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Last year I had dinner at Belcanto in Lisbon and one of the dishes featured a "tomato water snow" or "tomato water cloud" (translated from the original Portuguese: "Nuvem/neve de agua de tomate") that I'm trying to replicate without success. Imagine a thick and solid foam of tomato water that immediately liquefies when you put in your mouth. The cloud was atop smoked fish and olive oil was drizzled over it.
I whipped a mixture of tomato water and albumin powder (2 tsp albumin, 2tbsp tomato water) along with a pinch of cream of tartar, getting to the stiff peaks point after some effort. Trying to dehidrate the foam even as low as 150F didn't work; the foam collapsed. I then tried the savory meringue approach with some sugar and salt. The result was indeed a meringue that tasted like tomato but completely different from what I had at Belcanto. What am I missing? I've attached a photo of the dish so you can see what the cloud looks like.
Recently I had the unforgettable experience of dining at Andoni Luis Adurizis’s restaurant, Mugaritz and had to buy one of his cookbooks, "Mugaritz". One of his many innovative recipes is “Edible Stones”. This makes use of kaolin, an edible clay sometimes sold as “Agalita”. A slurry is made using Agalita and Lactose to which is added food colouring. Boiled baby potatoes are skewered, dipped, and allowed to dry in the oven. They are served with real rocks to maximize what has been described as the culinary equivalent of trompe-l'œil. Guests of course are not to see the process or the skewered potatoes drying so as not to ruin the surprise. I have attached some pictures showing my results which, although visually not exactly like the real stones, were texturally and by weight, reasonably convincing.
Now that I have served them at a dinner party, I am left with a large amount of Agalita! I am hoping there are some modernist chefs out there with more ideas for my remaining Kaolin.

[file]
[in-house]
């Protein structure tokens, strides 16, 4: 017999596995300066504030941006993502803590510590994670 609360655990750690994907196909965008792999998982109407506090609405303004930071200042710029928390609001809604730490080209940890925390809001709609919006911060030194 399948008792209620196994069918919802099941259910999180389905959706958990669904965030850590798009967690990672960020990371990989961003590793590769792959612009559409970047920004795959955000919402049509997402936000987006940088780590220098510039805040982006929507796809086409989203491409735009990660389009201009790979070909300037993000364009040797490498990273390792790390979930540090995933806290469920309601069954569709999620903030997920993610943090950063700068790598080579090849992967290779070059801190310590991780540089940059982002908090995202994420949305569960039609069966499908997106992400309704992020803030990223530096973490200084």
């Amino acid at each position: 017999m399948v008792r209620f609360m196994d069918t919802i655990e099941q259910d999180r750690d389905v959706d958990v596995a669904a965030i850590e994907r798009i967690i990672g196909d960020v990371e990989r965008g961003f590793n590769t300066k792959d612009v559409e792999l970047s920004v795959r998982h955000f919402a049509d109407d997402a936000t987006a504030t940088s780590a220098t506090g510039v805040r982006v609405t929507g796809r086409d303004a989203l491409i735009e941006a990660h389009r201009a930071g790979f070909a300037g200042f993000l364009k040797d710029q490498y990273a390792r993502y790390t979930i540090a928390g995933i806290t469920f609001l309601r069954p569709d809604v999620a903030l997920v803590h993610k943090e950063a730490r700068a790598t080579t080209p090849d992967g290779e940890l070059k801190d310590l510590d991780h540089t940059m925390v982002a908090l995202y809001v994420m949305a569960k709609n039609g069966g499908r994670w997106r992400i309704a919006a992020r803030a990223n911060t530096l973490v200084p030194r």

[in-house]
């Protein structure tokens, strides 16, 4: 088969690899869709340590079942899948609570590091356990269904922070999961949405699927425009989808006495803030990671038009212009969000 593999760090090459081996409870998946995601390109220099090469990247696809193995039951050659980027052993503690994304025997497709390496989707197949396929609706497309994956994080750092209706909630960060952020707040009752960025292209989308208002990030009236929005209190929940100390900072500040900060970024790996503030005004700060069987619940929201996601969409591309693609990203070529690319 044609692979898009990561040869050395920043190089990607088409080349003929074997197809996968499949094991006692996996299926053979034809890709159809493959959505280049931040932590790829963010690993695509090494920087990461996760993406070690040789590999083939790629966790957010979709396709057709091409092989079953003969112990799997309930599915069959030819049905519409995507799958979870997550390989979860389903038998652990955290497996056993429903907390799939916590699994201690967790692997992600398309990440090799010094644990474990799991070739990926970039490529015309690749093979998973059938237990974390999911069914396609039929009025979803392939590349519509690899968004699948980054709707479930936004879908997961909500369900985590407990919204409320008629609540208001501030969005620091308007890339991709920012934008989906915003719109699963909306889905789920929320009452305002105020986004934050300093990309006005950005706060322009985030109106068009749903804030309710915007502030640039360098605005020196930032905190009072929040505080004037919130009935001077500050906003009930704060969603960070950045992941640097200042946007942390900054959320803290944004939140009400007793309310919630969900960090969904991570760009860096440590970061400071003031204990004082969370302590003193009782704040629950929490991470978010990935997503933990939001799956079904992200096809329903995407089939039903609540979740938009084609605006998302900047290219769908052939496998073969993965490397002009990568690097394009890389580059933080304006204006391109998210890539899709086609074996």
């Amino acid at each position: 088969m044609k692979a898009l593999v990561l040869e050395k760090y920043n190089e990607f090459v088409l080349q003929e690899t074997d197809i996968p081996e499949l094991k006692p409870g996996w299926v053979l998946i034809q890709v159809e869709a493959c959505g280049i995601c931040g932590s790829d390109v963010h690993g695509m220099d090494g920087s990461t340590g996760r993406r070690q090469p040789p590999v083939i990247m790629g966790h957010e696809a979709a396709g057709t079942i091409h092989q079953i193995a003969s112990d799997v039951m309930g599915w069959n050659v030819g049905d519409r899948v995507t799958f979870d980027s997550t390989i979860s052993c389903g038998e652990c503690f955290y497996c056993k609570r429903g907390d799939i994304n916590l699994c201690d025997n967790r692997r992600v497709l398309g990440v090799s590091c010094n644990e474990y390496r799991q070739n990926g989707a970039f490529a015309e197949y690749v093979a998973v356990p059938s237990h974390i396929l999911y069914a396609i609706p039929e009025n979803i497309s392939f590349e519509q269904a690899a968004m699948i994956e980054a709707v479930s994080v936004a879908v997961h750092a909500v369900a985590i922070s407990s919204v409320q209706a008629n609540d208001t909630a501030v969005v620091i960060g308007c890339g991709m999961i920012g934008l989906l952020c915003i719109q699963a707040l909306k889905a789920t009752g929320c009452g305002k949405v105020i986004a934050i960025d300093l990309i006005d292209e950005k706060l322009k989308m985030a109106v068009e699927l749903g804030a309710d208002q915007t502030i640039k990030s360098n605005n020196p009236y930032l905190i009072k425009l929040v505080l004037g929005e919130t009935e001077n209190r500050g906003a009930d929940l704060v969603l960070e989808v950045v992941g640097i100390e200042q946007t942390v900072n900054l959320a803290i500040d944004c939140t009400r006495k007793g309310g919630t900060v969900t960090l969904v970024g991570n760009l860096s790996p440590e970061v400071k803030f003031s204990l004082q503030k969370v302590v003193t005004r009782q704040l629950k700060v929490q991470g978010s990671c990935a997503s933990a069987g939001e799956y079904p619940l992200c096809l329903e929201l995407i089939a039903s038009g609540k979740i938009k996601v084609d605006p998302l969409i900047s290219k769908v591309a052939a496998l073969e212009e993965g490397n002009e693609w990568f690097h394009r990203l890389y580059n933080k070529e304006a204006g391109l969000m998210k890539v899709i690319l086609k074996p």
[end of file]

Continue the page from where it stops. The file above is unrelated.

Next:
I had completely forgotten about our dinner there in December.
Anyone who is a serious eater here on eGullet needs to come here soon. Highly recommended. @MetsFan5 - here is one place you might love over Gary Danko. You too @rancho_gordo.
I'll let the pix speak for themselves...
Horchata - Koshihikari rice, almonds, black cardamom, cinnamon.
Scallop chicharrón, scallop ceviche, crème fraîche.
Jicama empanada, shiso, pumpkin, salmon roe.
Smoked mushroom taco with pickled wild mushrooms.
Dungeness crab tostada, sour orange segments, sour orange-habanero salsa, Castelfranco radicchio, tarragon.
Pineapple guava sorbet
Fuyu persimmon, habanero honey, tarragon
Tasmanian trout ceviche, dashi, Granny Smith apple
Aguachile, parsnip, red bell pepper
Black bean tamales steamed in banana leaves, with salsa on the side
Smoked squab broth, pomegranate seeds, cilantro flowers
Tres frijoles with sturgeon caviar, shallots and edible gold leaf
Black cod, salsa verde, green grapes
Wagyu beef, pickled onion
Smoked squab breast served with spiced cranberry sauce, quince simmered in cranberry juice, pickled Japanese turnips and charred scallion, and sourdough flour tortillas
Yes, it's the same squab from which the broth was made.
And now the desserts:
Foie gras churro, with foie gras mousse, cinnamon sugar, served with hot milk chocolate infused with cinnamon, Lustau sherry and coffee.
By the time I remembered to take a pic, I'd eaten half of the churro. Dunk the churro into the chocolate.
Dulce de leche spooned atop pear sorbet with chunks of Asian pear, macadamia nut butter
Pecan ice cream, candied pecans, shortbread cookie, apples, clarified butter
The cookie was on top of the apples. Break the cookie and spoon everything over.
Cherry extract digestif, vermouth, sweet Mexican lime
We'll definitely return. I'm an instant fan.
Prepaid tix were $230 per person, plus there were additional charges due to wine pairings. It's worth every cent you'll spend.
3115 22nd Street (South Van Ness)
I love cooking my pulses and beans and have used a pressure cooker, slow cooker and top stove to do so.
However, the results often vary due to my carelessness.
I enjoy the results of sous vide and wonder whether cooking beans and pulses sous vide would make them deliciously tender without falling apart and going mushy.
I have looked up a few recipes but the temperatures vary enormously.
I'm wondering if there's a more scientific approach. Like, at what temperature do the walls of a pulse break down without breaking apart?
And does the amount of water the pulses are steeped in matter?
I'm gathering that pre-soaking is no longer the necessity it once seemed.
So I'd love an understanding of the optimum temperature to get fluffy, unctuous beans without the mush.
Any help or opinions greatly received.
I've started a few topics about various renovation related subjects (here and here), but figured I'd put the overall project in its own. Pix often tell the story even better...
It helps to have these. Well, you need to have these if you expect to get anything done in your coop.
Then stuff can start...
And then start getting rebuilt.
A little better electrical system.
New pipes have to be done in the walls.
This Started on September 8th. They've had approximately 25 days on which work was done.
Proceeding along nicely, I'd say.
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